Conocarpus erectus


C. erectus



Local Names





Introduced to Pakistan

DNA Barcode


Conocarpus erectus is an evergreen shrub or tree with a spreading crown; it can grow 4 - 20 metres tall. The bole can be 20cm in diameter. There are two forms of the tree, one with green leaves and one with silvery leaves. The wood is harvested from the wild for fuel and tannins. The tree is also widely grown as an ornamental, for land reclamation and as a hedge.
A widespread species, tolerant of a wide range of habitats. Its population is decreasing because of loss of habitat, but it is not considered to be at risk. It is classified as 'Least Concern' in the IUCN Red List of Threatened Species (2011). Coastal areas of tropical America in Florida through the Caribbean and C. America to Brazil and Peru. Coasts of western Africa from Senegal to Angola.

Salt and brackish water in mud flats of tidal zones, usually on the landward side of the mangrove forests. It often forms an inland zone at a slightly higher altitude above the high tide level. A plant of the moist, lowland tropics, where it is found at elevations up to 200 metres. It grows best in areas where annual daytime temperatures are within the range 20 - 30°c, but can tolerate 10 - 38°c. It prefers a mean annual rainfall in the range 1,500 - 2,500mm, but tolerates 1,000 - 3,000mm.
Requires a position in full sun. A very amenable plant, able to thrive on dry soils away from the mangroves; marl-filled land with a high brackish water table; and poor, sandy soils. Established plants are very drought tolerant. Prefers a pH in the range 5 - 7, tolerating 5 - 7.5. The plant can form extensive thickets by sprawling and rooting where the stems touch the ground.
There are two distinct forms of this tree, both of which can be found growing side by side in the wild. The species has green leaves, whilst var sericeus (known as silver buttonwood) has silvery leaves. The fruits float in water, thus allowing the seeds to be dispersed more widely. The bark contains tannins and has medicinal properties. Probably as an astringent.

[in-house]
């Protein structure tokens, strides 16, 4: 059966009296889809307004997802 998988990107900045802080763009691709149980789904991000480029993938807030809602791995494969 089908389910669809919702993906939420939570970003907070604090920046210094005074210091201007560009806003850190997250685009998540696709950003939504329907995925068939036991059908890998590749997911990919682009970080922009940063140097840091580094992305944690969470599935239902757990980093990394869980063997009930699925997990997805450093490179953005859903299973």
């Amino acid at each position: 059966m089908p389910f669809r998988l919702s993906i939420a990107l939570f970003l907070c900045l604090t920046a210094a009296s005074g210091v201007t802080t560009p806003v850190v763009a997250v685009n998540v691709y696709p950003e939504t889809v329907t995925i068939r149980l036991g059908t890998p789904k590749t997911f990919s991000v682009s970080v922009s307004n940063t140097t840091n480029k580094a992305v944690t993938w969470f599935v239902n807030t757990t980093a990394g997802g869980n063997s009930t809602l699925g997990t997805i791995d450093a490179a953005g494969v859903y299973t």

Agroforestry Uses:
    Amenable to trimming, and easily propagated by cuttings of large wood, the plant can be grown as a hedge or screen.
    Because it can be grown from large cuttings, it has been planted as a living hedge in some water-retentive areas.
    Used in land reclamation schemes, especially on sandy and saline soils. It has become a particularly popular species in the United Arab Emirates, where it is being used to desalinate the desert and help to green it.

Other Uses
The leaves and bark are a source of tannins that can also be used for dyeing purposes. The heartwood is yellow-brown to dark brown; the thin band of sapwood light brown to nearly white. The texture is fine; the grain very fine. The wood is very heavy; hard; very strong; tough; very durable, even in contact with the soil. It takes a good polish. It is susceptible to dry-wood termites. The wood is used for fence posts, crossties, turnery and boat building. The wood keeps almost indefinitely, and is highly prized as timber, being used for carpentry work, poles, rafters, boat curves and cabinet work. The wood makes a very good fuel, burning slowly. It also makes an excellent charcoal.